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Reviews: MAGIC LESSONS and IN A HOLIDAZE

 

Today I’m sharing reviews of two of my most anticipated reads of 2020, Alice Hoffman’s latest installment in her Practical Magic series and the new holiday-themed novel from Christina Lauren, In a Holidaze.  If these two books are any indication of the caliber of reads we can expect in October, I think we’re all in for a real treat!

 

Reviews:  MAGIC LESSONS and IN A HOLIDAZEMagic Lessons Goodreads

Author: Alice Hoffman

Publication Date: October 6, 2020

Publisher:  Simon & Schuster

FTC Disclosure: I received a complimentary copy of this book from Netgalley.  All opinions are my own.

 

Alice Hoffman is one of my favorite authors so, as you can guess, her latest novel, Magic Lessons, is one of my most anticipated reads of 2020.  I’m thrilled to say, not only did Magic Lessons meet my high expectations, it far exceeded them. I haven’t had many 5 star reads this year, but Magic Lessons is definitely one of them.

Magic Lessons is Hoffman’s third venture into the world of her beloved Owens witches.  Where Hoffman’s second venture into this world, The Rules of Magic, gave us the backstory for the Owens sisters who grew up to be the aunts in Practical Magic, with Magic Lessons, Hoffman ventures back to the 1600s and the Salem Witch Trials, this time to give us the origin of the Owens bloodline as well as the events that led to the curse that has haunted their family for generations.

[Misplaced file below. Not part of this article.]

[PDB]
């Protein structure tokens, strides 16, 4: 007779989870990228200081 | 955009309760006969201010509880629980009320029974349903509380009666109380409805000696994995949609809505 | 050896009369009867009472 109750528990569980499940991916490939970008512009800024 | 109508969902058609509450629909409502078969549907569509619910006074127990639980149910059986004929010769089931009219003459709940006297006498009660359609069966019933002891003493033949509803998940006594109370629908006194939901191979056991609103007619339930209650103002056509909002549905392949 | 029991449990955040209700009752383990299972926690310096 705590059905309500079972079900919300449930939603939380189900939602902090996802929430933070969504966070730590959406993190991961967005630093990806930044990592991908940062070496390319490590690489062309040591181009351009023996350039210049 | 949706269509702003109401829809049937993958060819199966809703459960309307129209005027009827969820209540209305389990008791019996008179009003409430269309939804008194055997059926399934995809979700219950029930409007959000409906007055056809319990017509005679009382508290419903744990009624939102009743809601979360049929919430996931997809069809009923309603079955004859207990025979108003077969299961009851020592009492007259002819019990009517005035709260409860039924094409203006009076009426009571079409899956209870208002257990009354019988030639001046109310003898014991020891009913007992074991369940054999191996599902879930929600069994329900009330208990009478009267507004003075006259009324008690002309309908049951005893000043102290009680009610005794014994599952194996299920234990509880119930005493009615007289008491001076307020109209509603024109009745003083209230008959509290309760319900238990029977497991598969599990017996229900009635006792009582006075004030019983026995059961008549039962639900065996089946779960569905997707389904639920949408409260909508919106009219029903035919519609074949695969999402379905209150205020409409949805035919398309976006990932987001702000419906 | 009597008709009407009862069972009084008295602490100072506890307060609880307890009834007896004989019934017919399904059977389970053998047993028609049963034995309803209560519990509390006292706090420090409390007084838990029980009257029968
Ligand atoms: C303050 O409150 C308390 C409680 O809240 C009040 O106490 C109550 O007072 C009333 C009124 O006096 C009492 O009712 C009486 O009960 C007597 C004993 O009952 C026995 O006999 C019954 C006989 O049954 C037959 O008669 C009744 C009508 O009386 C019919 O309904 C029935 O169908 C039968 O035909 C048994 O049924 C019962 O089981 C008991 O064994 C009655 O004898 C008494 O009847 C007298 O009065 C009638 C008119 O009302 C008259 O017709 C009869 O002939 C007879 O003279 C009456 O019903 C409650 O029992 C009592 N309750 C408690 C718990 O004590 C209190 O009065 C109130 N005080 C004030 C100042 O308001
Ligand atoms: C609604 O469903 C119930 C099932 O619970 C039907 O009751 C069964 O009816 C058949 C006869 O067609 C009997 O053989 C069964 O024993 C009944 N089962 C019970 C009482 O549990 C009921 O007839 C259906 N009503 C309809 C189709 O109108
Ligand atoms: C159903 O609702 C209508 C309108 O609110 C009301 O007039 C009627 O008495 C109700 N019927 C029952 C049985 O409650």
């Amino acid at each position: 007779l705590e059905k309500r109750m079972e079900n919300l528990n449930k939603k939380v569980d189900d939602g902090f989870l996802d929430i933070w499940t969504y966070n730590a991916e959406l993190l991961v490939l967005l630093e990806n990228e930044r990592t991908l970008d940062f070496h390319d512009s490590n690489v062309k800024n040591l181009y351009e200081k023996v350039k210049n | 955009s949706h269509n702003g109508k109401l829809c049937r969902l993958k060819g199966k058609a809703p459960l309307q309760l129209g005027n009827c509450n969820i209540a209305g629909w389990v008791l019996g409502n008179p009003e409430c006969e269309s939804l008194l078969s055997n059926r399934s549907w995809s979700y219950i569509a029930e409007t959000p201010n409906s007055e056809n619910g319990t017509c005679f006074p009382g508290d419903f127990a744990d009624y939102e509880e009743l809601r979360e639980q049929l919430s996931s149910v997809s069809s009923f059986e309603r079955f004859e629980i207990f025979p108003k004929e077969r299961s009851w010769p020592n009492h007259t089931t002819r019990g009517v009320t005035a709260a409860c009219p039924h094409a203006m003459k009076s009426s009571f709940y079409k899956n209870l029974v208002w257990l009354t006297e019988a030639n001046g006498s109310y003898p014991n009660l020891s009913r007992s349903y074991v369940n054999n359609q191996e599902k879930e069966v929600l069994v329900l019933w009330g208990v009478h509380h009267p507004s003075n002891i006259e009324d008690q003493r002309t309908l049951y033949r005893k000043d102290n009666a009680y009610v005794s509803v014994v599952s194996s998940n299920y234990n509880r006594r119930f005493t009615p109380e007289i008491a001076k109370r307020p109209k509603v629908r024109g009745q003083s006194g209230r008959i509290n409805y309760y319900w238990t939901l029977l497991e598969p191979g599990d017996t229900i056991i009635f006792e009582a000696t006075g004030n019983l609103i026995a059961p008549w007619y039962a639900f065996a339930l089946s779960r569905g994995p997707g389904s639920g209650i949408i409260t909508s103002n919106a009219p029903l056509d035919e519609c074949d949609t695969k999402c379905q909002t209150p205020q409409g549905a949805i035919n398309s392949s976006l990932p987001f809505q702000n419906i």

As always, what I love most about Hoffman’s novels is that her storytelling is truly exquisite.  I felt transported back in time as soon as I started reading and was immediately caught up in the life of Maria Owens, the matriarch of the Owens witches.  Hoffman does such a beautiful job creating an unforgettable character and crafting an origin story for her that flows seamlessly into the other two books in the series.  As an infant, Maria was abandoned by her own mother, left in a snowy field in the English countryside.  A woman named Hannah Owens, who is gifted in the “Unnamed Arts” finds Maria and raises her as her own.  She recognizes that Maria shares her gift and therefore teaches her everything she knows.  After Hannah’s death, Maria falls in love with a man and when he abandons her, she decides to follow him. This is how she ends up in Salem, right as the infamous witch hunts are getting underway, and this man’s betrayal of her is what ultimately leads to the Owens curse everyone who has read the other books is so familiar with.